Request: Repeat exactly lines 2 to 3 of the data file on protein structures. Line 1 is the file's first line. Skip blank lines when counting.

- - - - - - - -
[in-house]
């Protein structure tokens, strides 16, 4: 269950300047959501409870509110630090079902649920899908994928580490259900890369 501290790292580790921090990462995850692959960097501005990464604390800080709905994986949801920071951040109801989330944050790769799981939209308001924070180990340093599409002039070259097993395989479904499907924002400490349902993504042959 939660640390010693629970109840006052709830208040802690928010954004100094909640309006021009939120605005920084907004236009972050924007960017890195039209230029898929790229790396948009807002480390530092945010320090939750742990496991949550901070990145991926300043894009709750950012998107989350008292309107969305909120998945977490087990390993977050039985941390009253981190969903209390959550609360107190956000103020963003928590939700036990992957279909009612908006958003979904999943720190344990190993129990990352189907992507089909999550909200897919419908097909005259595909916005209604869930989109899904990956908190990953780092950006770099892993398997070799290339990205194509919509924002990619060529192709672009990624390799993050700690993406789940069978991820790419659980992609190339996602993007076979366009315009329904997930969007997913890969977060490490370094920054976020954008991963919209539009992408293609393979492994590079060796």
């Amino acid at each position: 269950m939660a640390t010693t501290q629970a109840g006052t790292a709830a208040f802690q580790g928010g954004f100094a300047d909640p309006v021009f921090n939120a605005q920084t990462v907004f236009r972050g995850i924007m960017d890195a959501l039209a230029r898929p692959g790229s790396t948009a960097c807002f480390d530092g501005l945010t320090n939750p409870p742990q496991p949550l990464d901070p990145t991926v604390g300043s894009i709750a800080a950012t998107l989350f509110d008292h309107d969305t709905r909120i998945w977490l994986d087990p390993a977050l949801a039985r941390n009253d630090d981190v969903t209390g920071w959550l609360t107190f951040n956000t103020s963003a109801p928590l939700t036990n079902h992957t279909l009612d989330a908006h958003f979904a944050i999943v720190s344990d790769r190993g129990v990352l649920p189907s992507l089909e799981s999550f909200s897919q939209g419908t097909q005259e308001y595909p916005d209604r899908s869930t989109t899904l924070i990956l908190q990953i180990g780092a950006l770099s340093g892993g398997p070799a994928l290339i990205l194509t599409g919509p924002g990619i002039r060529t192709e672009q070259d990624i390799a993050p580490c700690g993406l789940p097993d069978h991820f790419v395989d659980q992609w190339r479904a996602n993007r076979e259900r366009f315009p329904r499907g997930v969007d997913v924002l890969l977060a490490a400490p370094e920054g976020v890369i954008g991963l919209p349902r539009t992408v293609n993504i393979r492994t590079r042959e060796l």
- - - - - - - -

């Protein structure tokens, strides 16, 4: 269950300047959501409870509110630090079902649920899908994928580490259900890369 501290790292580790921090990462995850692959960097501005990464604390800080709905994986949801920071951040109801989330944050790769799981939209308001924070180990340093599409002039070259097993395989479904499907924002400490349902993504042959 939660640390010693629970109840006052709830208040802690928010954004100094909640309006021009939120605005920084907004236009972050924007960017890195039209230029898929790229790396948009807002480390530092945010320090939750742990496991949550901070990145991926300043894009709750950012998107989350008292309107969305909120998945977490087990390993977050039985941390009253981190969903209390959550609360107190956000103020963003928590939700036990992957279909009612908006958003979904999943720190344990190993129990990352189907992507089909999550909200897919419908097909005259595909916005209604869930989109899904990956908190990953780092950006770099892993398997070799290339990205194509919509924002990619060529192709672009990624390799993050700690993406789940069978991820790419659980992609190339996602993007076979366009315009329904997930969007997913890969977060490490370094920054976020954008991963919209539009992408293609393979492994590079060796």
């Amino acid at each position: 269950m939660a640390t010693t501290q629970a109840g006052t790292a709830a208040f802690q580790g928010g954004f100094a300047d909640p309006v021009f921090n939120a605005q920084t990462v907004f236009r972050g995850i924007m960017d890195a959501l039209a230029r898929p692959g790229s790396t948009a960097c807002f480390d530092g501005l945010t320090n939750p409870p742990q496991p949550l990464d901070p990145t991926v604390g300043s894009i709750a800080a950012t998107l989350f509110d008292h309107d969305t709905r909120i998945w977490l994986d087990p390993a977050l949801a039985r941390n009253d630090d981190v969903t209390g920071w959550l609360t107190f951040n956000t103020s963003a109801p928590l939700t036990n079902h992957t279909l009612d989330a908006h958003f979904a944050i999943v720190s344990d790769r190993g129990v990352l649920p189907s992507l089909e799981s999550f909200s897919q939209g419908t097909q005259e308001y595909p916005d209604r899908s869930t989109t899904l924070i990956l908190q990953i180990g780092a950006l770099s340093g892993g398997p070799a994928l290339i990205l194509t599409g919509p924002g990619i002039r060529t192709e672009q070259d990624i390799a993050p580490c700690g993406l789940p097993d069978h991820f790419v395989d659980q992609w190339r479904a996602n993007r076979e259900r366009f315009p329904r499907g997930v969007d997913v924002l890969l977060a490490a400490p370094e920054g976020v890369i954008g991963l919209p349902r539009t992408v293609n993504i393979r492994t590079r042959e060796l």